To make things easier, within the first week of me going back, our then 5 months old baby started to:
- Wake up between 4 and 8 times a night (he had been a superb sleeper since birth and until then)
- Refuse formula (which we had often been given as a little top up and were now trying to increase)
- Demand milk the whole night and refuse it during the day (while I was away)
Only who has been there knows what it means to survive on little, interrupted sleep for months on end and try and perform at work and be on top of your life. It is a type of exhaustion, effort and pressure that cannot be explained. Thankfully, like everything else, you get used to it. Almost.
Everything beyond kids and work becomes secondary unfortunately. A particularly gifted journalist like Carolyn Hax, was able to explain why parents really have little time and what they can do about it (guess?). Here is a great read.
However, I have now known for some time, while stressful, pressure can be good. In fact, pressure can be a privilege.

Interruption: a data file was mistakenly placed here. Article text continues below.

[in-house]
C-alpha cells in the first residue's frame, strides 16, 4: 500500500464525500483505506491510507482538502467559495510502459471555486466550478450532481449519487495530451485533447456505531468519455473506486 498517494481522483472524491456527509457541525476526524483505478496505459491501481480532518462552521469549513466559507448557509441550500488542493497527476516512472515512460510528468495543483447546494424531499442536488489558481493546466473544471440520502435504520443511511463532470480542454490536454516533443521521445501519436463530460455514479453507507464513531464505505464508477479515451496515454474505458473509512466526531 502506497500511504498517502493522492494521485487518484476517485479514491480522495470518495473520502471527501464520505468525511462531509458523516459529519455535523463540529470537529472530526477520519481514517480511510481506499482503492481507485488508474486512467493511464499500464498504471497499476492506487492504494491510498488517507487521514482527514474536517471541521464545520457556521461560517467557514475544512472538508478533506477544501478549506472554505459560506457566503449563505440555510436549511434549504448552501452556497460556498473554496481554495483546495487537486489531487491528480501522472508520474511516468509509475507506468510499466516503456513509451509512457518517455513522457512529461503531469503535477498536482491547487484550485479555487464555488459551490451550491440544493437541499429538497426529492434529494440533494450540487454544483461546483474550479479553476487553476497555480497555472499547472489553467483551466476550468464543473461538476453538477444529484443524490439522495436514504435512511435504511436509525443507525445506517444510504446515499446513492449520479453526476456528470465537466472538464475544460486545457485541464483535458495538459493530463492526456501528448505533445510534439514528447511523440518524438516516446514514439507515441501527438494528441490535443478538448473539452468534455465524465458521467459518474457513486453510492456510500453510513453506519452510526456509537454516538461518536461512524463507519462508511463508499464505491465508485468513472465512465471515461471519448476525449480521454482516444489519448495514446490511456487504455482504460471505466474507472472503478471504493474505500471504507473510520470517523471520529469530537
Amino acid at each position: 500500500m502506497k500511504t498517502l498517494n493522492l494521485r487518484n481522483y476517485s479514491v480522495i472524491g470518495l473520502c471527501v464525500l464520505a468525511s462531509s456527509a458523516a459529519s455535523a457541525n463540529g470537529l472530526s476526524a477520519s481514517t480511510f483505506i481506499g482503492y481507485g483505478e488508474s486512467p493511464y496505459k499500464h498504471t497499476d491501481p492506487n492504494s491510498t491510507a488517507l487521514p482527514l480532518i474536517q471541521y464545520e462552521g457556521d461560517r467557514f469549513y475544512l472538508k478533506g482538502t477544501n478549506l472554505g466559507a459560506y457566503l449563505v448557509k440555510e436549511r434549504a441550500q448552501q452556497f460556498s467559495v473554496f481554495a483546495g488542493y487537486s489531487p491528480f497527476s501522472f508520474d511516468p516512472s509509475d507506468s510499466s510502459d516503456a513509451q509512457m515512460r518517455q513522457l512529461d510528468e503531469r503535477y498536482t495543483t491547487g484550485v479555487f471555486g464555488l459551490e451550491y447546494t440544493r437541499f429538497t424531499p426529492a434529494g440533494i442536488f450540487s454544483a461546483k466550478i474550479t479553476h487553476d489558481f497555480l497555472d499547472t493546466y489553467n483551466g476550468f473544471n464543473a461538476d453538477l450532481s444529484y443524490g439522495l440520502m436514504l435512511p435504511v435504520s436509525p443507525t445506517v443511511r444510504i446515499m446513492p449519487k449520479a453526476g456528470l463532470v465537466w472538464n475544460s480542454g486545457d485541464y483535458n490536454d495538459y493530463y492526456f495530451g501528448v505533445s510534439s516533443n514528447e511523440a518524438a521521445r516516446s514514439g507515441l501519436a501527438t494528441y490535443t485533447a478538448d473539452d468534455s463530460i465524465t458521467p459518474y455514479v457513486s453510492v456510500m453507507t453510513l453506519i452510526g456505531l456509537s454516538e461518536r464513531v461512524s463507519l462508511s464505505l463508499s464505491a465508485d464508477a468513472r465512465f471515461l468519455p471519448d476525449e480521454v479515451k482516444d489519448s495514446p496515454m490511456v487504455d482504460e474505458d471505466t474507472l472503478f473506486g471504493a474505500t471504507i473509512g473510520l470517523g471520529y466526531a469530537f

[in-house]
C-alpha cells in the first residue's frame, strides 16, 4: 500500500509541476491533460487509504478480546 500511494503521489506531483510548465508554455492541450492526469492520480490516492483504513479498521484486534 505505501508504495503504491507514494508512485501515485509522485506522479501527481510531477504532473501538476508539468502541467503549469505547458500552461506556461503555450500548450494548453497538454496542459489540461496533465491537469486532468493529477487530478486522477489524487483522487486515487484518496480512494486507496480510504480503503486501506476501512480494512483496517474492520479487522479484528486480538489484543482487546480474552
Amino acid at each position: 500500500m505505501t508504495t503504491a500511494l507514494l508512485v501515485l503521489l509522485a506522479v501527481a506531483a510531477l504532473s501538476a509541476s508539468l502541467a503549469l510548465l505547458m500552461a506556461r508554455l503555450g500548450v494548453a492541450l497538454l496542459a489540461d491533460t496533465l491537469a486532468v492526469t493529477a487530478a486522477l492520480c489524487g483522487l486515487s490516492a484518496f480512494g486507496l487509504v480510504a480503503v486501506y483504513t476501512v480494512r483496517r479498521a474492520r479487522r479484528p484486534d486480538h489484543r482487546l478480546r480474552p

One of my favourite entrepreneurs, Mr Branson just wrote an illuminating post:
"The other day someone asked me how I deal with pressure. Without thinking over my response, I said that pressure is a privilege – which really is a great way to think positively and proactively about any challenge. When we are faced with exciting scenarios and situations, dealing with the stress that they bring can lead us to be more alert, alive and attentive. It can help to improve our performance."
"You need to balance high-pressure periods with plenty of time for rest, reflection and recuperation, or else you won’t be able to switch off and get perspective. This is partly why work-life balance and spending time away from the office is so important," he says.
"And remember: When the stakes are higher, the rewards are greater — and the journey is more enjoyable."